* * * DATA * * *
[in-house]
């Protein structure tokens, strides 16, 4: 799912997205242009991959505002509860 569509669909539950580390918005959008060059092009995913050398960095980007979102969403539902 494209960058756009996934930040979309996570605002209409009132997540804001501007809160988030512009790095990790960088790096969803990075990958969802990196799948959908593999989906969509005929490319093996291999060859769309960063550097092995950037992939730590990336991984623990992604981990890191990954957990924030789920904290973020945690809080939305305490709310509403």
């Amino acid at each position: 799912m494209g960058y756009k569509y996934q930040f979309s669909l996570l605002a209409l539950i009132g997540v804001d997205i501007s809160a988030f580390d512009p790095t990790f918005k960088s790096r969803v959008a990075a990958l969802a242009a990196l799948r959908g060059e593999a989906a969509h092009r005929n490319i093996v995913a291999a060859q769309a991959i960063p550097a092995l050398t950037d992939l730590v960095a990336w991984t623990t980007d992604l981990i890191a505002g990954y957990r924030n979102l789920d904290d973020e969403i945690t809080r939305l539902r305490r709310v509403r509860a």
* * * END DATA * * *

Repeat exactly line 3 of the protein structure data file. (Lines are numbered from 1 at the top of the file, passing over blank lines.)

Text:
């Amino acid at each position: 799912m494209g960058y756009k569509y996934q930040f979309s669909l996570l605002a209409l539950i009132g997540v804001d997205i501007s809160a988030f580390d512009p790095t990790f918005k960088s790096r969803v959008a990075a990958l969802a242009a990196l799948r959908g060059e593999a989906a969509h092009r005929n490319i093996v995913a291999a060859q769309a991959i960063p550097a092995l050398t950037d992939l730590v960095a990336w991984t623990t980007d992604l981990i890191a505002g990954y957990r924030n979102l789920d904290d973020e969403i945690t809080r939305l539902r305490r709310v509403r509860a």